Institute of Politics

Vanita Gupta

Former Associate Attorney General of the United States

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    April 29 & 30

    *Open to Current UChicago Students

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  • Seminars:

    April 29 & 30

    *Open to Current UChicago Students


Vanita Gupta was the 19th United States Associate Attorney General and served as the third-ranking official at the Department of Justice since her confirmation by the Senate on April 21, 2021. Associate Attorney General Gupta has been a leader in the Justice Department and across the federal government on issues ranging from building police-community trust to safeguarding reproductive freedom, increasing support for victims of gun violence and other crimes, promoting competition and economic opportunity, expanding community violence intervention programs, and more.

Associate Attorney General Gupta previously served as the President and Chief Executive Officer of the Leadership Conference on Civil and Human Rights, the nation’s oldest and largest coalition of non-partisan civil rights organizations in the United States. Before serving in that capacity, from October 15, 2014, to January 20, 2017, she served as Acting Assistant Attorney General and Head of the Department of Justice’s Civil Rights Division. Prior to leading the Civil Rights Division, Associate Attorney General Gupta served as Deputy Legal Director and the Director of the Center for Justice at the American Civil Liberties Union (ACLU).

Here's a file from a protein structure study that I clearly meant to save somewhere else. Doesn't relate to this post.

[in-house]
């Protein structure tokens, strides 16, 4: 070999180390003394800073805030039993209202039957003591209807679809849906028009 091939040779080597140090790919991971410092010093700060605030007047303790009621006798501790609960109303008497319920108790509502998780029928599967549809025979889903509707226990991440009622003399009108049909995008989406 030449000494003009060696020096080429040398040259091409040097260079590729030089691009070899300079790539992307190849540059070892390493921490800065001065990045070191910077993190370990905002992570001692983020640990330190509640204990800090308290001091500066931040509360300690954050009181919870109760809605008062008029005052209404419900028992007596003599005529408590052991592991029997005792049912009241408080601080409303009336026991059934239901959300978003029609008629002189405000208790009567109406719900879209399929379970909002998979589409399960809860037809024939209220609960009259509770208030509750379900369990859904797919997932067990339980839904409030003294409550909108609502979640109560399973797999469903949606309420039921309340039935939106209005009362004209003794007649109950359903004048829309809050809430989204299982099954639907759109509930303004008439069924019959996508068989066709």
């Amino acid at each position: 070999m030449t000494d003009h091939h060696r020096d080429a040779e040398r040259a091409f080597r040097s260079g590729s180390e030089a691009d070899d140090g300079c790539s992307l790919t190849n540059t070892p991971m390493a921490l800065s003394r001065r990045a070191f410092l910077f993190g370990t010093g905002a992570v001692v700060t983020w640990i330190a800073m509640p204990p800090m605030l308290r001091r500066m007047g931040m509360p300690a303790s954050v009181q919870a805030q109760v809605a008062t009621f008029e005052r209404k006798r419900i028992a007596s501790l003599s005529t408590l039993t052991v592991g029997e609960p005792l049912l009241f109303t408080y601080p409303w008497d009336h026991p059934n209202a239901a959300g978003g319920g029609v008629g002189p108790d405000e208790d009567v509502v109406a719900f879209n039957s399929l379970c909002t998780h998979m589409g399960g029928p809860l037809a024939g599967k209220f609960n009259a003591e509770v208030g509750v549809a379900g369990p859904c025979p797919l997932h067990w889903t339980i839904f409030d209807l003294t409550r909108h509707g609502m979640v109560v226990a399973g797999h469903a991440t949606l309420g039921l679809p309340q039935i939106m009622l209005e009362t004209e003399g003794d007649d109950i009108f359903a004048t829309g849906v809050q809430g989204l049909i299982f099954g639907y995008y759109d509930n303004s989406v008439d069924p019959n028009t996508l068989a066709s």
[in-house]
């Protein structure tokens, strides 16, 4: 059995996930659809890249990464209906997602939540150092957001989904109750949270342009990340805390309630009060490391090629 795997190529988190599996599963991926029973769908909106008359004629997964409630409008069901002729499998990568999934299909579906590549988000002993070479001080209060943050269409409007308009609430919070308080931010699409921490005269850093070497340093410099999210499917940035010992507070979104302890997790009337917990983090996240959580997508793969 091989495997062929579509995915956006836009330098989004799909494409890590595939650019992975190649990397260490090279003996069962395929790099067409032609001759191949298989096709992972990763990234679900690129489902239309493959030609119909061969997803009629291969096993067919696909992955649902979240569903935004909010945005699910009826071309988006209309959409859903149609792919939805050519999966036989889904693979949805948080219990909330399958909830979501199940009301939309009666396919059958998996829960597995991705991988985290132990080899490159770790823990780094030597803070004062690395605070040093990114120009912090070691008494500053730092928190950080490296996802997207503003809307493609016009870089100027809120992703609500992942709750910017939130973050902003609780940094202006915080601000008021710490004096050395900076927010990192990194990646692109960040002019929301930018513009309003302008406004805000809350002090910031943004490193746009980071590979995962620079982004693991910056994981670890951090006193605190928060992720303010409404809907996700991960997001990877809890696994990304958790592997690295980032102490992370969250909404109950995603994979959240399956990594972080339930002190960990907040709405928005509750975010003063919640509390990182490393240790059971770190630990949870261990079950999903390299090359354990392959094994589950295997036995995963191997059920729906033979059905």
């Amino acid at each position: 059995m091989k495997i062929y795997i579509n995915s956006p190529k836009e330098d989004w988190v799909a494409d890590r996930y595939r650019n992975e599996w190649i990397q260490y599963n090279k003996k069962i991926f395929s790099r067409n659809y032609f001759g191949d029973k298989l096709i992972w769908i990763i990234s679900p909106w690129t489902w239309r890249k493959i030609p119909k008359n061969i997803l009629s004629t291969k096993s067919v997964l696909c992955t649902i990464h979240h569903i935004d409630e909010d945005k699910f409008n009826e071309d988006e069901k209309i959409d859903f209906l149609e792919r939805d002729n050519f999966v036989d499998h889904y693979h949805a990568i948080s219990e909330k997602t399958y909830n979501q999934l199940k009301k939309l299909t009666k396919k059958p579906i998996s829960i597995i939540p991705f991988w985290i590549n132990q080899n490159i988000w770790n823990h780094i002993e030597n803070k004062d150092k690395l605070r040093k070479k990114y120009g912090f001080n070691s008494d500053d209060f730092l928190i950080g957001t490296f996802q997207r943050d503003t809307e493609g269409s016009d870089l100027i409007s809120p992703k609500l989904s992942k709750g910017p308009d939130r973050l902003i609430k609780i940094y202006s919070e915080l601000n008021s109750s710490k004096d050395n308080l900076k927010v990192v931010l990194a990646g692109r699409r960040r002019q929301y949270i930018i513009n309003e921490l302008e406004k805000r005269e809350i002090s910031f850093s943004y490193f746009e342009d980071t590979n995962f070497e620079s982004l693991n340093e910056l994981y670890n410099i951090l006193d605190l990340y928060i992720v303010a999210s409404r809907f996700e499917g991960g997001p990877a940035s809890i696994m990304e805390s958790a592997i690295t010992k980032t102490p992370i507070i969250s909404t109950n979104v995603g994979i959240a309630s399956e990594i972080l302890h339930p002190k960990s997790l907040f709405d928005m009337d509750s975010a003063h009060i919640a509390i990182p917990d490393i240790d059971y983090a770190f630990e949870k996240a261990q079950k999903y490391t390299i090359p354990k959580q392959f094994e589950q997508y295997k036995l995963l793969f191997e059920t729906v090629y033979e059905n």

Associate Attorney General Gupta graduated magna cum laude from Yale University and received her law degree from New York University School of Law, where later she taught a civil rights litigation clinic for several years.


"Fairness & Factions: The Pursuit of “Justice for All” in Polarized Times"

Vanita Gupta made history when she became the first civil rights attorney to serve as the third-ranking official at the Department of Justice. As the 19th Associate Attorney General, her portfolio was as high-profile as it was wide-ranging, with supervision of all of the department’s civil litigation, including civil rights, defense of federal agencies, environment and natural resources, and antitrust, to its $5 billion of grantmaking for local justice systems and law enforcement, as well as criminal justice research, reform and innovation.

Gupta is best known for her civil rights work, which has included democracy reform and criminal justice. As head of the DOJ’s Civil Rights Division during the Obama administration, she led investigations of the Ferguson, Baltimore, and Chicago police departments. As Associate AG, she oversaw the after-action report on the tragic Uvalde school shooting and led the Justice Department’s efforts to defend reproductive rights after the Dobbs decision, among other initiatives.

Despite broad support from law enforcement and conservative and progressive advocates, Gupta’s civil rights work - and criticism of certain Trump administration policies - made her a target during her Senate confirmation hearing, underscoring at times in harsh terms the polarized environment of Washington and its impact on the Justice Department. Gupta’s experiences from confirmation to her work both in and out of government will be explored here.

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